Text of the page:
• Blackmamba
  • 11 months ago

@Blackmamba None of our maps are showing Ofcom data, https://labs.thinkbroadband.com/local/postcode-search does show the Ofcom 2015 data for a postcode when someone does a postcode search.

We would map the Ofcom data if the error rate was not so high.

  • andrew
  • thinkbroadband staff
  • 11 months ago

So if people have to choose between food, water and broadband they are going to have to think about it? Seriously?

  • steve14
  • 11 months ago

One aspect that we're butting up against in our village where Gigaclear is delivering commercially is cost.
FTTP is a luxury product at >£40 per month plus £200 installation and many households can't afford it.
Therefore households will stay on <2Mbps ADSL and the local BDUK outfit won't upgrade us to FTTC, because the area's already covered.
They won't feel like they have "chosen" not to upgrade however.

  • SLAMDUNC
  • 11 months ago

WWWombat: I took part in a parallel Which? survey, that one of Which? members. They were indeed thorough, and they are well aware of all of the factors affecting speeds - as they make clear on their online chat pages and in the magazine. They do indeed advise people to choose the speed option to suit their needs (which might be higher or lower than currently).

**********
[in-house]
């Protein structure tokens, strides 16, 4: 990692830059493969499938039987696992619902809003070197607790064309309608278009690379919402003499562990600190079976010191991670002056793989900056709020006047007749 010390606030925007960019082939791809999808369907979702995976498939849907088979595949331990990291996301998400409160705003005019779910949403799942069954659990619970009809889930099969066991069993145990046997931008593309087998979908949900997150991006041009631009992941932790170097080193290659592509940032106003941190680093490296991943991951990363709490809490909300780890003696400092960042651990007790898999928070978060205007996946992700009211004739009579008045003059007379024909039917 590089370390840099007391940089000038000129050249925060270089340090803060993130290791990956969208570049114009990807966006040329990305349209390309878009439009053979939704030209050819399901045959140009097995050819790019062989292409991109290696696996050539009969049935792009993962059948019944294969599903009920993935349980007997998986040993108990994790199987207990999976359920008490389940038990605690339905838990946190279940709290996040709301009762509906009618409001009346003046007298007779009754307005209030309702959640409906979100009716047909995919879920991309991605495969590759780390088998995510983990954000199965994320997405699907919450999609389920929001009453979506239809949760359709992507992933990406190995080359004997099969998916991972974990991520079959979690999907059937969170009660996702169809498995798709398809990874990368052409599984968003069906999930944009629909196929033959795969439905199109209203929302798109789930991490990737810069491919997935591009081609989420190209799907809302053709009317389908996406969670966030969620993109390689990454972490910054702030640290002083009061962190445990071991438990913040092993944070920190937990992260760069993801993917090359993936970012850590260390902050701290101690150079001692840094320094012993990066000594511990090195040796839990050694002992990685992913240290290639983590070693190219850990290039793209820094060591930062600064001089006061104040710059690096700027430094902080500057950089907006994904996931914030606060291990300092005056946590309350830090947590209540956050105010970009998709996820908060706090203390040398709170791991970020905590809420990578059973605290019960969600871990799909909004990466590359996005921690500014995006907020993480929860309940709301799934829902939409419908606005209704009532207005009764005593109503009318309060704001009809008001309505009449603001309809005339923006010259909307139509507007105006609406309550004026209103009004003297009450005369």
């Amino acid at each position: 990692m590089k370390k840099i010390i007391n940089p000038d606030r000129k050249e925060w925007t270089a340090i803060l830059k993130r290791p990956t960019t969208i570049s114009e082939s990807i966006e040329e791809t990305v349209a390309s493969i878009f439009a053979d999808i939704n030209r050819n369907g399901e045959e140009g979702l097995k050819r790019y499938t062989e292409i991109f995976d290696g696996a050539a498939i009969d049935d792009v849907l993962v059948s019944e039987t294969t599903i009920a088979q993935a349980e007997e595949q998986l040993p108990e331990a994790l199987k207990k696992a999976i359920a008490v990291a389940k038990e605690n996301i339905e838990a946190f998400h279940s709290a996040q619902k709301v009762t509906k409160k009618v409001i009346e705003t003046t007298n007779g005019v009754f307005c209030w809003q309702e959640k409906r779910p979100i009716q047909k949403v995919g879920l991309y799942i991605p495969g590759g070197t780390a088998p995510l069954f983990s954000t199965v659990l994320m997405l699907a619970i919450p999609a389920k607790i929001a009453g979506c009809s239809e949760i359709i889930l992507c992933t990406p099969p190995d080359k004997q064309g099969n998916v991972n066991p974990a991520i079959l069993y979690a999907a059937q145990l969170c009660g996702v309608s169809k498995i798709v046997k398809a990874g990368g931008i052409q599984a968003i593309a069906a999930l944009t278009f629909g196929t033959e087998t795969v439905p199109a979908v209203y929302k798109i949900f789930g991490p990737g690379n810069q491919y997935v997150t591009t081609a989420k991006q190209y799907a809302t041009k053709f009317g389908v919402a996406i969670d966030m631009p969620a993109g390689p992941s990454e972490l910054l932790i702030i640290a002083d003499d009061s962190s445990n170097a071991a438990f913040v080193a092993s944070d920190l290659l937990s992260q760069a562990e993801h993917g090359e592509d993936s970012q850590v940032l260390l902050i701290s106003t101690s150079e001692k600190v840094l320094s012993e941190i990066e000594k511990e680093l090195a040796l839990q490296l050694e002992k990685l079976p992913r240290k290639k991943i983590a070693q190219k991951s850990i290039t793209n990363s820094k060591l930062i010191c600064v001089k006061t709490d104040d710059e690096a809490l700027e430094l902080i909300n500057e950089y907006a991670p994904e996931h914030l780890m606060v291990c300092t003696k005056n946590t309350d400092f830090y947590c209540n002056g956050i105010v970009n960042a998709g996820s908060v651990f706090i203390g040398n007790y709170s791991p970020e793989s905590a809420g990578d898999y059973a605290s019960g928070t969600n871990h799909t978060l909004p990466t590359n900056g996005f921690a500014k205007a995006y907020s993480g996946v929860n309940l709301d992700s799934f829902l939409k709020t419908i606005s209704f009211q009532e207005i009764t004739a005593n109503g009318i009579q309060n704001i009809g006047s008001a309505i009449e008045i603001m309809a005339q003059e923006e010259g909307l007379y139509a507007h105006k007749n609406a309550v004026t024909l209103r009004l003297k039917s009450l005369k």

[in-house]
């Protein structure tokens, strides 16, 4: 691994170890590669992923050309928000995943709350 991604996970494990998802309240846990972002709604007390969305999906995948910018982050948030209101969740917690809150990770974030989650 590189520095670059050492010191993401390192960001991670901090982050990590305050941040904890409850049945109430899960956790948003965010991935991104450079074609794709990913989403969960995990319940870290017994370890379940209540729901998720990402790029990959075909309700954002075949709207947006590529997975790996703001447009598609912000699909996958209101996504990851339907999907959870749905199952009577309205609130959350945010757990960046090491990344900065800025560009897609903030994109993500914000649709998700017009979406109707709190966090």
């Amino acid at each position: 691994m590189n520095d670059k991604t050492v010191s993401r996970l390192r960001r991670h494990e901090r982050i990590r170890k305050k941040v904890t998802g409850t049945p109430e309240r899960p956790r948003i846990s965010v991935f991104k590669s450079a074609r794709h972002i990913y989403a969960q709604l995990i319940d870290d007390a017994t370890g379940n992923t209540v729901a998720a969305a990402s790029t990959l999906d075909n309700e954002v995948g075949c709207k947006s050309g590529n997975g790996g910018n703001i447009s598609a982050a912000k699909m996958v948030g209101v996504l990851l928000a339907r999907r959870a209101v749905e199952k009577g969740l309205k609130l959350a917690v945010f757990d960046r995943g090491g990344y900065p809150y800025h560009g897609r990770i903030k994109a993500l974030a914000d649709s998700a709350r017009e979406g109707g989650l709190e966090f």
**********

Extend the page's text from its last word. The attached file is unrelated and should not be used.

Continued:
• davidinnotts
  • 11 months ago

But it is clear that one of the problems is the speed of rollout of faster options; another is the clarity of the providers about what is actually offered for the price. So BT is certainly being lobbied for action, and so is Ofcom.

The quality of the commissioned surveys? Which? always choose one of the market leading survey companies, and they all follow the rules about sampling and sample size. Of course they do!

  • davidinnotts
  • 11 months ago

In this respect, Which? is not acting as a consumer advice organization - they do that wearing a different hat. Here, they are a watchdog, like Thinkbroadband - one of the few entitled to make 'supercomplaints'. Which is why Andrew Ferguson takes their work seriously.

  • davidinnotts
  • 11 months ago

Hi Andrew Staff
I have checked a few post codes that are showing on your site and the OfComs Data seems very reliable and ties in with the D Sides speeds and take up. I would think the OfCom data would be from Openreach traffic / availability record off the FTTC results which were taken in the late spring. As all ISP,s (500) have this access it is up to them to support their customers this will come more apparmount when G/Fast kicks in the new year.

  • Blackmamba
  • 11 months ago

@Blackmamba In terms of speeds shown based on the data from providers that part is OK, its the NGA/superfast/ultrafast information that has a higher error rate.

NOTE: This is Ofcom 2015 data, so from Spring/Summer 2015

  • andrew
  • thinkbroadband staff
  • 11 months ago

@davidinnotts

The first objective with Which surveys is to get themselves in the news (a common tactic). It's in their interests to give the worse impression. So instead of asking, what speed would be available to you, they ask what speed do you get. That conflating the two (which they imply by the "something must be done" line is deceitful as many choose the cheaper, not faster option.

  • TheEulerID
  • 11 months ago